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Here is a summary of how FTN95 handles underflow. Details appear below. By default FTN95 sets underflow as unmasked so that when a underflow occurs an exception is generated. FTN95 handles this exception internally and by default allows the computation to continue. A call to the routine MASK_UNDERFLOW@ sets underflow as masked so that an underflow does not generate an exception. A call of PERMIT_UNDERFLOW@(.FALSE.) resets underflow as unmasked and also triggers a run time error when FTN95 handles the exception internally.

Intel architectures use IEEE format floating point numbers. An underflow occurs when the result of a floating point operation is too small to be represented by the floating point format. The discussion below is illustrated using extended precision as an example. Single and double precision underflows are similar.

If x=1E-3000 then y=x*x cannot be represented because the result is 1E-6000 which is smaller than the smallest normalised floating point number (approximately 1E-4932). y would be set to zero.

The floating point unit has a masked and an unmasked response to underflow. In the above example y is set to zero in both cases. However, the mechanisms are quite different. With the masked response, the actual result is zero and is directly assigned. The unmasked response is to generate an underflow exception which is trapped by the run time library. The failing instruction is decoded and the target register or storage is replaced with zero. Unless PERMIT_UNDERFLOW@(.FALSE.) is used, control is then returned to the program at the following instruction and execution continues as normal.


Denormals arise for one of two reasons: a) when an integer or an unset variable is passed as an argument that should be an floating point number and b) when the result of a floating point calculation is too small to be a normalised number but still large enough to have a representation (this only occurs when using the masked response to underflow).

In case (b), when the smallest exponent of the number is reached, leading zeroes are introduced into the significand of the number. Thus precision is lost for these numbers. Smaller numbers introduce more leading zeroes and this continues until no more leading zeros can be introduced and the result becomes zero. This process is called gradual underflow. Only when the number is less than about 1E-4951 does it become zero.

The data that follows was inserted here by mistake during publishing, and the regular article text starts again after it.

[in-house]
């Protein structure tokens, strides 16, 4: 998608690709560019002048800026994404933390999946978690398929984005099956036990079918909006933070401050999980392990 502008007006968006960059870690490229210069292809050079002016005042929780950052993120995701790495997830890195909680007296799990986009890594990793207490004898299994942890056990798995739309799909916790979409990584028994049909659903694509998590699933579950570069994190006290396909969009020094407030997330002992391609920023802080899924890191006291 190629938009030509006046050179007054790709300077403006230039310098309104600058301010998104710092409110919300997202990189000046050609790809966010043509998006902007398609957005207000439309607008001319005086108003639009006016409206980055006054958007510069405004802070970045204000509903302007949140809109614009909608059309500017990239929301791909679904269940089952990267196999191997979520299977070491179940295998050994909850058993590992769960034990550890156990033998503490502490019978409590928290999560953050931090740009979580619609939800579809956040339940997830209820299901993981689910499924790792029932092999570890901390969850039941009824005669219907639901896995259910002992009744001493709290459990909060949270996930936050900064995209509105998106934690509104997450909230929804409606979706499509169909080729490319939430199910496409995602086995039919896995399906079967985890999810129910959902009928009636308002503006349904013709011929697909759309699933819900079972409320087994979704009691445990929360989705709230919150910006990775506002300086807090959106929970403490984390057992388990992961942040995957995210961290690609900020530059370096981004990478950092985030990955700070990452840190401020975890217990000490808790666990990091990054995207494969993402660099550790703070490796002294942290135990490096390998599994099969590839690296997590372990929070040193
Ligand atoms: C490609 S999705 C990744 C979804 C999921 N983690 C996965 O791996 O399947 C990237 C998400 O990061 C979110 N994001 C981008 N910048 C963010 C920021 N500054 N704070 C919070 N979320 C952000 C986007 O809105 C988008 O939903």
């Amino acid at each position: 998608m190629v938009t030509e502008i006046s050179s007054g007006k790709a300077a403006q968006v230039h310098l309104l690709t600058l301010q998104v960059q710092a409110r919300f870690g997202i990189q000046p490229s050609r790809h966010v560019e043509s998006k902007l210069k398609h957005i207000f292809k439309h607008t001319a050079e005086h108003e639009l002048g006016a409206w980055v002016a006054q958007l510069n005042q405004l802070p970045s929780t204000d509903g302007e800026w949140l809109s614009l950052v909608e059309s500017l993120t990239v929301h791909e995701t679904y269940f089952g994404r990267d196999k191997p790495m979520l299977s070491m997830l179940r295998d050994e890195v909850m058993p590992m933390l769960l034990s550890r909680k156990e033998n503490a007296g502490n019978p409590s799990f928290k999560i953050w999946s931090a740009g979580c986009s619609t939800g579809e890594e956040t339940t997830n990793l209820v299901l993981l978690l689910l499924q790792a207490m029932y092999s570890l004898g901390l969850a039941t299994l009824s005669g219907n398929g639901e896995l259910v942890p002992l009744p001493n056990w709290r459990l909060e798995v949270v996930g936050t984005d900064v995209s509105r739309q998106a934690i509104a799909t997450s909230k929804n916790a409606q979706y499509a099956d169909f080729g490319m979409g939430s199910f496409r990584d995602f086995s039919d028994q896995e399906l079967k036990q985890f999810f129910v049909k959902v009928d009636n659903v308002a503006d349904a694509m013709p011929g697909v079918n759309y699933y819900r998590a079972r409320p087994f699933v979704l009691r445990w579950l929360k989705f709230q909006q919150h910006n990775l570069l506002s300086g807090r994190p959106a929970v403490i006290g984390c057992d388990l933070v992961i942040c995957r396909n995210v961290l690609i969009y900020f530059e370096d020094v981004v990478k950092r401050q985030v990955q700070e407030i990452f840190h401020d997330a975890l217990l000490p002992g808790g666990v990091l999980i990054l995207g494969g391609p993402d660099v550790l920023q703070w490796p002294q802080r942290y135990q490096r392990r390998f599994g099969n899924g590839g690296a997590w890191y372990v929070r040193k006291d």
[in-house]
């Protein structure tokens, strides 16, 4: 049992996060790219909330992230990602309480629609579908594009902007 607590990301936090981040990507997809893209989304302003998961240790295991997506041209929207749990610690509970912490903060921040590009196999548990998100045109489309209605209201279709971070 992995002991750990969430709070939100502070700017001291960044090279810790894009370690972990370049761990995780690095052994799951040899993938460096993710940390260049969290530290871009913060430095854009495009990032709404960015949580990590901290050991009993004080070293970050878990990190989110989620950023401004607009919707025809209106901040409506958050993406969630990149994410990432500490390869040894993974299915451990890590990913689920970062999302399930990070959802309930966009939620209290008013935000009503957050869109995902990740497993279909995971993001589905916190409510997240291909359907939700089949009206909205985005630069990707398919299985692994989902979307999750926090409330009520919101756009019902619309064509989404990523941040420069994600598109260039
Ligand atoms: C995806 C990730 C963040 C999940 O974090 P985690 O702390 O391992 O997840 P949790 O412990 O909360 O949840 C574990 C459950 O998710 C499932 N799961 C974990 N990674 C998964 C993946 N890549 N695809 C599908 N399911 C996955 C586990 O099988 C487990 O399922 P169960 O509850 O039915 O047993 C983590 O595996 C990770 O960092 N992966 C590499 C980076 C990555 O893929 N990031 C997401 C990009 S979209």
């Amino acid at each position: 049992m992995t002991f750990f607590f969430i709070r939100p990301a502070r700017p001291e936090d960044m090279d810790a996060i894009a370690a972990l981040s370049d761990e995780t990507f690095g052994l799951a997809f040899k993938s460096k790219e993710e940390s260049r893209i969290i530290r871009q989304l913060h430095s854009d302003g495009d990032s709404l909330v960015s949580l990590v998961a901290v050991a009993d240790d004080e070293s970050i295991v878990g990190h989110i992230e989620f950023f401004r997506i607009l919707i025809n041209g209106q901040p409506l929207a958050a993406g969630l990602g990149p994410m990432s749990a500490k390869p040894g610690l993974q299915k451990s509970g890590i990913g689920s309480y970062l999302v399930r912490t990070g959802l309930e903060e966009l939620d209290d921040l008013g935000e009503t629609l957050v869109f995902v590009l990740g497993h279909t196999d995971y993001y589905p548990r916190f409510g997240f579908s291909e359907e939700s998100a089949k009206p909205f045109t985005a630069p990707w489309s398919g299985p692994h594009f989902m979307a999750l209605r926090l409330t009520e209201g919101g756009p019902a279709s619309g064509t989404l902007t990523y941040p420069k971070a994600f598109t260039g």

For example, the hex pattern below is the smallest positive extended precision normalised number. This is defined as such in the IEEE specification.




8000000000000000 (64 bits of precision)

Note that the most significant bit of the significand is 1 (8 is 1000 in binary). This is the normalisation bit. Every valid floating point number is shifted so that this bit is 1. This allows 64 bits of precision because there are no leading zeroes. However, if a smaller number is generated, the exponent is 0 and a leading zero is introduced into the significand:




4000000000000000 (63 bits of precision)

The number is then termed a denormal. The smallest denormal is:




0000000000000001 (1 bit of precision)

Although precision is lost for these extremely small values, the unmasked response of replacing them with zero represents a total loss of precision. Denormals, therefore give better numerical results although at times they may be non-zero when zero was expected. Denormals are handled like any other number and are printed correctly by the I/O system.

If underflows become unmasked, an attempt to use a denormal results in a run time error whilst the output field for a denormal is filled with "?".


Masking underflows
Underflows can be masked by calling the subroutine MASK_UNDERFLOW@


Underflows can be unmasked by calling the subroutine UNMASK_UNDERFLOW@


This is the default. If one of these is used, it should be the first executable line in your program. You are very strongly advised not to change the underflow state after this. Calling PERMIT_UNDERFLOW@(.FALSE.) causes underflows to become unmasked. The environment variable SALFENVAR can be set to MASK_UNDERFLOW or UNMASK_UNDERFLOW in order to provide a default state for your programs. If there is no environment variable setting, then the default is to unmask underflows.


Masking underflows provides a very safe way of handling underflows and achieving better numerical results, although you should be aware of the issues involved.

The table below shows the range of positive floating point values.



Smallest denormal(masked underflows)

Single precision




Double precision




Extended precision






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